Fear of Failure

I heard a denominational leader say, “As I travel and talk to our pastors I have come to the conclusion that their number-one motivation in ministry is the fear of failure.” That really surprised me at the time, and I seriously wondered if that is true. It prompted me to look into the matter, because it did not resonate with me personally.

I was teaching a doctor of ministry class and began by having them fill out a questionnaire. One of the questions was, “The one thing that I fear the most is . . .?” All seventeen pastors essentially said, “Fear of failure.” They all had a Masters of Divinity degree and at least five years of ministry experience, and not one said, “God!” When I brought that to their attention I heard a lot of defensive explanations. I mentioned earlier that fear is a powerful motivator. Will the person who is motivated not to fail bear the same fruit as the person who is motivated to succeed? This is one of the essential differences between being driven and being called. You don’t make any progress by putting the car in reverse and jamming on the brakes. The more insecure we are, the more likely we are to hang on to the trunk of the tree, but the fruit is all out on the edge of the limbs.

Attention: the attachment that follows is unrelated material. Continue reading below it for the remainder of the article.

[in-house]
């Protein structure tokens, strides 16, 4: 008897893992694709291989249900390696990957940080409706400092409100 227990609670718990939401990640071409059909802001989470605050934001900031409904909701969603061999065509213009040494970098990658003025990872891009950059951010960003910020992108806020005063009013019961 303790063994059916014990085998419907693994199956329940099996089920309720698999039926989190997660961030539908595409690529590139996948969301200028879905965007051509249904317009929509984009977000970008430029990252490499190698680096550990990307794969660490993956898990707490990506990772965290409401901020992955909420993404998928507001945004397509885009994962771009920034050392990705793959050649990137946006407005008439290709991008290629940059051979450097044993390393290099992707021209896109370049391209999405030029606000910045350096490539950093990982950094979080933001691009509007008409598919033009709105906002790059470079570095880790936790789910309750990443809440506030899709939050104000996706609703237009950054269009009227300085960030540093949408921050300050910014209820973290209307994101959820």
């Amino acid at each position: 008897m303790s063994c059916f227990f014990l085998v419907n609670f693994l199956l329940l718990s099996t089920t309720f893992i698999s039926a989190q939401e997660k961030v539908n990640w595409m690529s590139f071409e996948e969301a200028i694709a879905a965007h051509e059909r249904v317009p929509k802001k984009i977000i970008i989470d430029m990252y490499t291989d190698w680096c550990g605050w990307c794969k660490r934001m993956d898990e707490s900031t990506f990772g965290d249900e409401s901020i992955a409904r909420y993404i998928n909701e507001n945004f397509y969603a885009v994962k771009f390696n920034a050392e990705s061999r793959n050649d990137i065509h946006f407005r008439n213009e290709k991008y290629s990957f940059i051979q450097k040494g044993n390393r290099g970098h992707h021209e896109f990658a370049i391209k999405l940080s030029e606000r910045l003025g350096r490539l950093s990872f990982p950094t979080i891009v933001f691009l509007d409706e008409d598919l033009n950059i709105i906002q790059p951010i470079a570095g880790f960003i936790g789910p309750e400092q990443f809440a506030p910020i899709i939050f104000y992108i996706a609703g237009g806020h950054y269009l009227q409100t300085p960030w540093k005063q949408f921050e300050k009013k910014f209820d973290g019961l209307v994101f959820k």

Being driven to succeed is often motivated by the fear of failure. Fear has an object, but how do you define failure or success? Every person has their own perspective of what constitutes failure and what constitutes success. One person’s success is another person’s failure. One athlete makes the team and considers that a success, while another team member feels like a failure even though he is on the team, because he didn’t make the starting line-up. One student gets a “B” grade and feels like a failure, while another student is thrilled with a “B.” Who is more successful, the pastor of a 200-member congregation or the pastor of a 2000-member congregation? Which parent is more successful, the father of a corporate president or the mother of a retarded child? You can’t answer questions like that, because no two people have the same opportunity or potential. God has not equally distributed gifts, talents, or intelligence to His children. Some have greater gifts and more talent than others.

I have since discovered that fear of failure plagues many people. Resolution requires a biblical definition of what constitutes success or failure, because you could be a failure in the eyes of the world, and successful in the eyes of God, and vice versa.

Dr. Neil

For Spanish, see http://www.ficmm.org/blog